Even if the ridiculous NFL lockout ends within the next month or so, we're still starved for the visceral thrill of 200-pound athletes smashing into each other. Terrific timing for Backbreaker Vengeance to download some smashmouth right up in our virtual grills.
No fancy razzle-dazzle offensive playbooks to bog the action down here, no bells-and whistle shots of the trainers squirting Gatorade into athlete's mouths during timeouts (one of Madden 11's most ubiquitous filler shots). It's just you, an open field and a bunch of speedy defensive backs who'd like to grind you into Astroturf cheese before you can scamper your way to the end zone.
Backbreaker Vengeance boils the gridiron action down to the essence of its most thrilling and dangerous sequence -- the kickoff and punt return. The defenders wait until you enter their tackle zones rather than rushing at you in a mass of 60-mph testosterone, but that doesn't reduce the slo-mo adrenaline thrill of deking, sliding and jumping past them. Preferably in quick and deft succession, so you can maximize your multiplier score and have some kind of prayer of beating the online rival the game chooses for you.
With only three game modes from which to choose -- be the running back, be the tackler, etc. -- Vengeance seems on the surface to be a pretty CFL-sized experience for its $15 price tag. (In fact, the game's actually a super-steroid-sized version of the popular BV iPhone app Tackle Alley). Developer 505 Games has done a terrific job of making it feel like so much more than that, with increasingly difficult wave -- 350 of them, some of which are brutal -- challenging you to concoct a button-mash ballet of moves to keep from being on the receiving end of a helicopter takedown.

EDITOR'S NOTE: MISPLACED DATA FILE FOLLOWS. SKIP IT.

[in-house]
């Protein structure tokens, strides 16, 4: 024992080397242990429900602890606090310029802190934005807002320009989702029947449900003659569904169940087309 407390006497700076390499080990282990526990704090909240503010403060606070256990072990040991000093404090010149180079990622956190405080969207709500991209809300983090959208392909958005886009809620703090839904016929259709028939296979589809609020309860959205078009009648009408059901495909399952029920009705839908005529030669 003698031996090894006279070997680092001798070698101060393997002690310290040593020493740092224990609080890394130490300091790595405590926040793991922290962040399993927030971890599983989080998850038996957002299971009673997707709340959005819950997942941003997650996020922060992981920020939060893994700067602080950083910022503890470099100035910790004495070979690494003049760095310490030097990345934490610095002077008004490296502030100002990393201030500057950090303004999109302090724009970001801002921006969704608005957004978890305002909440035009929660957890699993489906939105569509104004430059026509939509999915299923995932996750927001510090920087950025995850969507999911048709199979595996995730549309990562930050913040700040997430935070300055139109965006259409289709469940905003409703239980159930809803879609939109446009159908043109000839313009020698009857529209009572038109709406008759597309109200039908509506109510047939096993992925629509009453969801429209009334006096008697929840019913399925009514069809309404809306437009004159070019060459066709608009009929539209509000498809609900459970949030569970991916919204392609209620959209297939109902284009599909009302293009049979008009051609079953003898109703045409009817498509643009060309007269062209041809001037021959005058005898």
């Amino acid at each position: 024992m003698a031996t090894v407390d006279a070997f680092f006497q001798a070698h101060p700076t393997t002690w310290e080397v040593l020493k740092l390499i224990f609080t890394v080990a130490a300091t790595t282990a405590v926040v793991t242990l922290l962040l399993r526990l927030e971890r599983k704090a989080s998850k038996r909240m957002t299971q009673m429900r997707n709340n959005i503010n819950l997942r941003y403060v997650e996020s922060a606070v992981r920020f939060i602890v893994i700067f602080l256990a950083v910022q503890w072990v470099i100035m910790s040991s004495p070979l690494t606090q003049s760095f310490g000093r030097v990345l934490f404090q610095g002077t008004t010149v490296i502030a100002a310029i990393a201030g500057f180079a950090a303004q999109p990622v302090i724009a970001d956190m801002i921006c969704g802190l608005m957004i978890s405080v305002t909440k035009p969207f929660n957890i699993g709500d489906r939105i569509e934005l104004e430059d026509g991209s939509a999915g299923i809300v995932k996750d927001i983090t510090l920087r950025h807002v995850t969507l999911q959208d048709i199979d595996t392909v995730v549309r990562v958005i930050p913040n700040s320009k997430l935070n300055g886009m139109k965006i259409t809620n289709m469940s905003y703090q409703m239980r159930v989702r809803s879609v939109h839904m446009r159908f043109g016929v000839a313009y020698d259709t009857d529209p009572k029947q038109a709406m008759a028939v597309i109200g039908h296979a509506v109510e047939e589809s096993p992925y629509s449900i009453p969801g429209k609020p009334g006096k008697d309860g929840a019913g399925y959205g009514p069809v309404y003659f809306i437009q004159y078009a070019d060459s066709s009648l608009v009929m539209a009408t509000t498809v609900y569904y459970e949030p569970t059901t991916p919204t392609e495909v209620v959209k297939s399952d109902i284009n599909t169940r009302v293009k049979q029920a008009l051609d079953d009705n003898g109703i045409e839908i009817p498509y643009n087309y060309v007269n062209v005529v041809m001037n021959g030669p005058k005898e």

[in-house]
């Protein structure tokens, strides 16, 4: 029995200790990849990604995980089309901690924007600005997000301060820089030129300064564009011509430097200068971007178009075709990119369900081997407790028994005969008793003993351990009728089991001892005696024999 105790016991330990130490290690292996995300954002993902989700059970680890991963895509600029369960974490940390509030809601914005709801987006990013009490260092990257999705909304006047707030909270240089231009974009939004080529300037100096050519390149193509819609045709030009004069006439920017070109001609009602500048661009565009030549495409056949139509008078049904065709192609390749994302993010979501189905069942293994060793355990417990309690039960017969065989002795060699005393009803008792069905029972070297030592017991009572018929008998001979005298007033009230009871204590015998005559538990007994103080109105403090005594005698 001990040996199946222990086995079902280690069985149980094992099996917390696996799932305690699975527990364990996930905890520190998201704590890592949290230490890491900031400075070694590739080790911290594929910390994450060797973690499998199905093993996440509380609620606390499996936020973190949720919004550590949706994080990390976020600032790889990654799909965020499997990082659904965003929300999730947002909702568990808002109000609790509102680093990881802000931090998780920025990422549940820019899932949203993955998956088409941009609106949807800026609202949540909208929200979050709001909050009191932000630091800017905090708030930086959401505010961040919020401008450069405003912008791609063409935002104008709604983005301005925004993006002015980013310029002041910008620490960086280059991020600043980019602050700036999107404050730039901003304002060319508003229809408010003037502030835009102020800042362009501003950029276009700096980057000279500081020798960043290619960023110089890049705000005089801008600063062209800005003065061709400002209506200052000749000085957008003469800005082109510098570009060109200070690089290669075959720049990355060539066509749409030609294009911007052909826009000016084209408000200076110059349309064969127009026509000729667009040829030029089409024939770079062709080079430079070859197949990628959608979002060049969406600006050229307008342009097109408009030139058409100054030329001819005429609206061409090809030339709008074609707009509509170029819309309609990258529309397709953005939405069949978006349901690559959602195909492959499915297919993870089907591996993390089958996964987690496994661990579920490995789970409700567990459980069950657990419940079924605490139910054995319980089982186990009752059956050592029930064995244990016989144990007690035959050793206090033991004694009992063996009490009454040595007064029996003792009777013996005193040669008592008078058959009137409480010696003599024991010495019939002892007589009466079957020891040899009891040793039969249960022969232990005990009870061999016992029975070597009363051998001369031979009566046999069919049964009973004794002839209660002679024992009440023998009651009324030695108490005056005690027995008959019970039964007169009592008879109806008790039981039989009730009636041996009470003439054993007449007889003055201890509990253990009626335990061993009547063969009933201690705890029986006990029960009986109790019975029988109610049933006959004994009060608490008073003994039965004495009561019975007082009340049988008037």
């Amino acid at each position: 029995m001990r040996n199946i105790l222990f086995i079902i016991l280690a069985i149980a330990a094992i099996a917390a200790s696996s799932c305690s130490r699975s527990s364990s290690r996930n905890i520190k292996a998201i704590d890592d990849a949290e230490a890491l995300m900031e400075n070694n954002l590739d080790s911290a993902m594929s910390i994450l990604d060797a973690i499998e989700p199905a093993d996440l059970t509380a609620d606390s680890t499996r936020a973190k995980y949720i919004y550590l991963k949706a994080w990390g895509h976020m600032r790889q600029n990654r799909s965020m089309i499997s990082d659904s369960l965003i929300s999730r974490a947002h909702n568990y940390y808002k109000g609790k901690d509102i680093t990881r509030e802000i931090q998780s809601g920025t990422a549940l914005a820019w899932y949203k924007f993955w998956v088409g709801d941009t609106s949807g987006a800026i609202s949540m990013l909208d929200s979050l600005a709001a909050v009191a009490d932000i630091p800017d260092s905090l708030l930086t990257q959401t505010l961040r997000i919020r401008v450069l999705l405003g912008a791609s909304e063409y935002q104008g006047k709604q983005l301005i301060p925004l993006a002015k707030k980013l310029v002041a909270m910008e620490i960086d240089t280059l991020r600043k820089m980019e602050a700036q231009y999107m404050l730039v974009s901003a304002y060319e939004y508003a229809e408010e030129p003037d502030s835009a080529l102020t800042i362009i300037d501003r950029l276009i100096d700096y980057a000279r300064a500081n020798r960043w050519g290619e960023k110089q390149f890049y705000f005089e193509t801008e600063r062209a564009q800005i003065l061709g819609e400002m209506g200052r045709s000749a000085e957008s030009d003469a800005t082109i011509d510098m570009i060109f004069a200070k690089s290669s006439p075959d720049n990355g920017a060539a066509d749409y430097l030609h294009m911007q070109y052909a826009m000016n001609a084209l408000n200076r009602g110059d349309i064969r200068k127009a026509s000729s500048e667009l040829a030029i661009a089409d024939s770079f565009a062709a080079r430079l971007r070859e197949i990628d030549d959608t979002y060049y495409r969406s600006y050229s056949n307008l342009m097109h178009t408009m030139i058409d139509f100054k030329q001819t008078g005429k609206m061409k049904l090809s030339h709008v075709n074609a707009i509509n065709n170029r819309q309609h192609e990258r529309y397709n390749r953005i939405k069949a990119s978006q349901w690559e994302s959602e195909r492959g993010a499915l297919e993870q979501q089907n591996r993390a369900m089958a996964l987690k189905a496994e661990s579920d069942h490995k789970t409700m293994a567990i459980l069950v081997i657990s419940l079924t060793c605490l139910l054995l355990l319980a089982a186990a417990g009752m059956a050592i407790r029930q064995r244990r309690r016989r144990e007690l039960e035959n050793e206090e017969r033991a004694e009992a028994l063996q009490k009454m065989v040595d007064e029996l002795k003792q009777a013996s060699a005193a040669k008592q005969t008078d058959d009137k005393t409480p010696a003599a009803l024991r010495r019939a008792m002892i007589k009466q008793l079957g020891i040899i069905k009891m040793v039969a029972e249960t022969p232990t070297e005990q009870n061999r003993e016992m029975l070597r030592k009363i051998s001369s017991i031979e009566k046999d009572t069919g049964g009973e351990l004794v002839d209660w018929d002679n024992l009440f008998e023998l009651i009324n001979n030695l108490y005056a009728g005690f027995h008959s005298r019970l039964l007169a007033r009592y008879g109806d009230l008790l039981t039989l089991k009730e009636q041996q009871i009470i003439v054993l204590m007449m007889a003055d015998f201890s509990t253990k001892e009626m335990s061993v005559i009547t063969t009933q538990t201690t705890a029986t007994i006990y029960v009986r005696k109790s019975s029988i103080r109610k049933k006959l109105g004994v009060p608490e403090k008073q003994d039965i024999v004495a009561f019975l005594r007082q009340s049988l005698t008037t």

For my money, Supremacy's the most entertaining game mode: Four running backs, AI or otherwise, try to navigate an obstacle course of tacklers, hurdles and mazelike out-of-bound zones to hit pay dirt. The back with the lowest score after every round becomes the tackler, which lends a win-even-when-you-lose vibe to the proceedings, as it's actually easier to score more points and vault up the leaderboard when you're the one pancaking the other running backs.
It's only another week or so before EA's NCAA 12 reminds us what a full-fledged football sim (complete with player dreadlocks!) is supposed to look like. Until then -- and frankly, afterward, too -- I'm gonna stick with the Red-Bull rush of a Backbreaker takedown.